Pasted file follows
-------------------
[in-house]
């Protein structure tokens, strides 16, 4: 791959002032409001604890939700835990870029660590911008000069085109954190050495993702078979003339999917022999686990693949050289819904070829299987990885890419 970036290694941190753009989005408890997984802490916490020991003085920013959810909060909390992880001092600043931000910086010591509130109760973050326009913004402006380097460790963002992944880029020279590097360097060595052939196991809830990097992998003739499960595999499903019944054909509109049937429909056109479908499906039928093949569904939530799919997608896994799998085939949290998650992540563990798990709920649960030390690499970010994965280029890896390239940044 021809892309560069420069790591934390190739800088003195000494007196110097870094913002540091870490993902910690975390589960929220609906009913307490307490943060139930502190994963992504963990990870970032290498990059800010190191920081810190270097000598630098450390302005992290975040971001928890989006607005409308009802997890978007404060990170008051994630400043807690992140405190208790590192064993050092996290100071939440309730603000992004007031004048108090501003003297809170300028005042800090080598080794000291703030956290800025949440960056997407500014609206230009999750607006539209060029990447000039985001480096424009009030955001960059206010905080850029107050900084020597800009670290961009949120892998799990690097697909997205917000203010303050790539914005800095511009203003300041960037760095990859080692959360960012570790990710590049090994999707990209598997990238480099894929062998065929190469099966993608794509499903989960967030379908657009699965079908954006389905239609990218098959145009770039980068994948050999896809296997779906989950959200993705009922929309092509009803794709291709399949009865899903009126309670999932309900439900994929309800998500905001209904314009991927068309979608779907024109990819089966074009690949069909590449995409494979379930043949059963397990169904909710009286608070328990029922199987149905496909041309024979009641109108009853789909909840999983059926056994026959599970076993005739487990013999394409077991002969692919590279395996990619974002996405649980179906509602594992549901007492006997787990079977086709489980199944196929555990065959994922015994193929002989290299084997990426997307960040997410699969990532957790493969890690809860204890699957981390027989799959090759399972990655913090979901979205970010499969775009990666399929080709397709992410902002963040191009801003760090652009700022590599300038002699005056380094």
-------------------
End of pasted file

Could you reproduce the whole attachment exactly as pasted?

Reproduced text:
[in-house]
């Protein structure tokens, strides 16, 4: 791959002032409001604890939700835990870029660590911008000069085109954190050495993702078979003339999917022999686990693949050289819904070829299987990885890419 970036290694941190753009989005408890997984802490916490020991003085920013959810909060909390992880001092600043931000910086010591509130109760973050326009913004402006380097460790963002992944880029020279590097360097060595052939196991809830990097992998003739499960595999499903019944054909509109049937429909056109479908499906039928093949569904939530799919997608896994799998085939949290998650992540563990798990709920649960030390690499970010994965280029890896390239940044 021809892309560069420069790591934390190739800088003195000494007196110097870094913002540091870490993902910690975390589960929220609906009913307490307490943060139930502190994963992504963990990870970032290498990059800010190191920081810190270097000598630098450390302005992290975040971001928890989006607005409308009802997890978007404060990170008051994630400043807690992140405190208790590192064993050092996290100071939440309730603000992004007031004048108090501003003297809170300028005042800090080598080794000291703030956290800025949440960056997407500014609206230009999750607006539209060029990447000039985001480096424009009030955001960059206010905080850029107050900084020597800009670290961009949120892998799990690097697909997205917000203010303050790539914005800095511009203003300041960037760095990859080692959360960012570790990710590049090994999707990209598997990238480099894929062998065929190469099966993608794509499903989960967030379908657009699965079908954006389905239609990218098959145009770039980068994948050999896809296997779906989950959200993705009922929309092509009803794709291709399949009865899903009126309670999932309900439900994929309800998500905001209904314009991927068309979608779907024109990819089966074009690949069909590449995409494979379930043949059963397990169904909710009286608070328990029922199987149905496909041309024979009641109108009853789909909840999983059926056994026959599970076993005739487990013999394409077991002969692919590279395996990619974002996405649980179906509602594992549901007492006997787990079977086709489980199944196929555990065959994922015994193929002989290299084997990426997307960040997410699969990532957790493969890690809860204890699957981390027989799959090759399972990655913090979901979205970010499969775009990666399929080709397709992410902002963040191009801003760090652009700022590599300038002699005056380094």